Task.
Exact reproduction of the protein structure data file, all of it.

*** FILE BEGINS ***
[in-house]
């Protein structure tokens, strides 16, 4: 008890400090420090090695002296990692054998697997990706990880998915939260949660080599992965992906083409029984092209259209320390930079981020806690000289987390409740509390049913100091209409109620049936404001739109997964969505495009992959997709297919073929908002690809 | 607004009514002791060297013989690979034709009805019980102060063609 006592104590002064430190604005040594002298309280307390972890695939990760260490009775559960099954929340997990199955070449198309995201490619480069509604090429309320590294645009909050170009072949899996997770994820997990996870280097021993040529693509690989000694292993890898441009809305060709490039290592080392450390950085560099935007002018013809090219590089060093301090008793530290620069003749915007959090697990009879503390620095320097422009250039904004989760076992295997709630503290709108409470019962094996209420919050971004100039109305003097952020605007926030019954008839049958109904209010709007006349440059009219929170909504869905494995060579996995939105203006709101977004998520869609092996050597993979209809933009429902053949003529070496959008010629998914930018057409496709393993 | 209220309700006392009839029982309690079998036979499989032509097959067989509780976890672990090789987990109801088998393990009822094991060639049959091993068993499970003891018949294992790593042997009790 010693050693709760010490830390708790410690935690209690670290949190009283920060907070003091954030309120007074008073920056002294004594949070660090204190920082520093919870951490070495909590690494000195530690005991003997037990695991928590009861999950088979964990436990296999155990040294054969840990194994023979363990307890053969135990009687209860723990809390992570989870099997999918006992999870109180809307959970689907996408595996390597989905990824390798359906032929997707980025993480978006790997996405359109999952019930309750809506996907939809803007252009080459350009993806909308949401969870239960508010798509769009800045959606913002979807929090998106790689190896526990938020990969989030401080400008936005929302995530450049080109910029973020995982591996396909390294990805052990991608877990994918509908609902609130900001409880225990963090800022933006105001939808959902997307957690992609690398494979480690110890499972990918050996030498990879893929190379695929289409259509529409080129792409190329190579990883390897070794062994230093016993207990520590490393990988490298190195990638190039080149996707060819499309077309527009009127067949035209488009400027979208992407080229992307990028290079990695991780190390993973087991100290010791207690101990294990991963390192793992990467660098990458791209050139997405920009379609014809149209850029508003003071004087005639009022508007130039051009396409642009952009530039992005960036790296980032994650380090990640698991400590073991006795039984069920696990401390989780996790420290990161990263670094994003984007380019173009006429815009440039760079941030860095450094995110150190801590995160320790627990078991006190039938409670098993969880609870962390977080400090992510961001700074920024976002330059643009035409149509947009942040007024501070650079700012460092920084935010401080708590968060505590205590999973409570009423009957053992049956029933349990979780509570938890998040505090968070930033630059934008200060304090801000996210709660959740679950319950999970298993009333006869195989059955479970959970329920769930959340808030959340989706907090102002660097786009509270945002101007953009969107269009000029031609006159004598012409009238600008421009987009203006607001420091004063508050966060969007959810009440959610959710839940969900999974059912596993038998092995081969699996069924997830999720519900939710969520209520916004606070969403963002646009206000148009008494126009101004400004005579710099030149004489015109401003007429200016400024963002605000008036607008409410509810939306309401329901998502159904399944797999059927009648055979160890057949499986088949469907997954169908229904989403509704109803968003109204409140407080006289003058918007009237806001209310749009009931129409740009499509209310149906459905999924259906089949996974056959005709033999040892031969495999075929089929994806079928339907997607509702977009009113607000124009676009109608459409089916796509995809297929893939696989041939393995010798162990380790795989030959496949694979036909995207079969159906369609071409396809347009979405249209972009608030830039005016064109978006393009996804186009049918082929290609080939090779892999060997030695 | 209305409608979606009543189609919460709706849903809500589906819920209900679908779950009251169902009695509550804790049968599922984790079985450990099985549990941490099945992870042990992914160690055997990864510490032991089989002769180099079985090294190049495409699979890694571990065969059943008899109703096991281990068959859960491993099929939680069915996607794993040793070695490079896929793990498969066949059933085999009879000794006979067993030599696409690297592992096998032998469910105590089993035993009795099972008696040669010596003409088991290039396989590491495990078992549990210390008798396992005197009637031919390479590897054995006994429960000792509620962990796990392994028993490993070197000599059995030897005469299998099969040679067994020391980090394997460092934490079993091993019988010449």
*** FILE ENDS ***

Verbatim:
[in-house]
């Protein structure tokens, strides 16, 4: 008890400090420090090695002296990692054998697997990706990880998915939260949660080599992965992906083409029984092209259209320390930079981020806690000289987390409740509390049913100091209409109620049936404001739109997964969505495009992959997709297919073929908002690809 | 607004009514002791060297013989690979034709009805019980102060063609 006592104590002064430190604005040594002298309280307390972890695939990760260490009775559960099954929340997990199955070449198309995201490619480069509604090429309320590294645009909050170009072949899996997770994820997990996870280097021993040529693509690989000694292993890898441009809305060709490039290592080392450390950085560099935007002018013809090219590089060093301090008793530290620069003749915007959090697990009879503390620095320097422009250039904004989760076992295997709630503290709108409470019962094996209420919050971004100039109305003097952020605007926030019954008839049958109904209010709007006349440059009219929170909504869905494995060579996995939105203006709101977004998520869609092996050597993979209809933009429902053949003529070496959008010629998914930018057409496709393993 | 209220309700006392009839029982309690079998036979499989032509097959067989509780976890672990090789987990109801088998393990009822094991060639049959091993068993499970003891018949294992790593042997009790 010693050693709760010490830390708790410690935690209690670290949190009283920060907070003091954030309120007074008073920056002294004594949070660090204190920082520093919870951490070495909590690494000195530690005991003997037990695991928590009861999950088979964990436990296999155990040294054969840990194994023979363990307890053969135990009687209860723990809390992570989870099997999918006992999870109180809307959970689907996408595996390597989905990824390798359906032929997707980025993480978006790997996405359109999952019930309750809506996907939809803007252009080459350009993806909308949401969870239960508010798509769009800045959606913002979807929090998106790689190896526990938020990969989030401080400008936005929302995530450049080109910029973020995982591996396909390294990805052990991608877990994918509908609902609130900001409880225990963090800022933006105001939808959902997307957690992609690398494979480690110890499972990918050996030498990879893929190379695929289409259509529409080129792409190329190579990883390897070794062994230093016993207990520590490393990988490298190195990638190039080149996707060819499309077309527009009127067949035209488009400027979208992407080229992307990028290079990695991780190390993973087991100290010791207690101990294990991963390192793992990467660098990458791209050139997405920009379609014809149209850029508003003071004087005639009022508007130039051009396409642009952009530039992005960036790296980032994650380090990640698991400590073991006795039984069920696990401390989780996790420290990161990263670094994003984007380019173009006429815009440039760079941030860095450094995110150190801590995160320790627990078991006190039938409670098993969880609870962390977080400090992510961001700074920024976002330059643009035409149509947009942040007024501070650079700012460092920084935010401080708590968060505590205590999973409570009423009957053992049956029933349990979780509570938890998040505090968070930033630059934008200060304090801000996210709660959740679950319950999970298993009333006869195989059955479970959970329920769930959340808030959340989706907090102002660097786009509270945002101007953009969107269009000029031609006159004598012409009238600008421009987009203006607001420091004063508050966060969007959810009440959610959710839940969900999974059912596993038998092995081969699996069924997830999720519900939710969520209520916004606070969403963002646009206000148009008494126009101004400004005579710099030149004489015109401003007429200016400024963002605000008036607008409410509810939306309401329901998502159904399944797999059927009648055979160890057949499986088949469907997954169908229904989403509704109803968003109204409140407080006289003058918007009237806001209310749009009931129409740009499509209310149906459905999924259906089949996974056959005709033999040892031969495999075929089929994806079928339907997607509702977009009113607000124009676009109608459409089916796509995809297929893939696989041939393995010798162990380790795989030959496949694979036909995207079969159906369609071409396809347009979405249209972009608030830039005016064109978006393009996804186009049918082929290609080939090779892999060997030695 | 209305409608979606009543189609919460709706849903809500589906819920209900679908779950009251169902009695509550804790049968599922984790079985450990099985549990941490099945992870042990992914160690055997990864510490032991089989002769180099079985090294190049495409699979890694571990065969059943008899109703096991281990068959859960491993099929939680069915996607794993040793070695490079896929793990498969066949059933085999009879000794006979067993030599696409690297592992096998032998469910105590089993035993009795099972008696040669010596003409088991290039396989590491495990078992549990210390008798396992005197009637031919390479590897054995006994429960000792509620962990796990392994028993490993070197000599059995030897005469299998099969040679067994020391980090394997460092934490079993091993019988010449």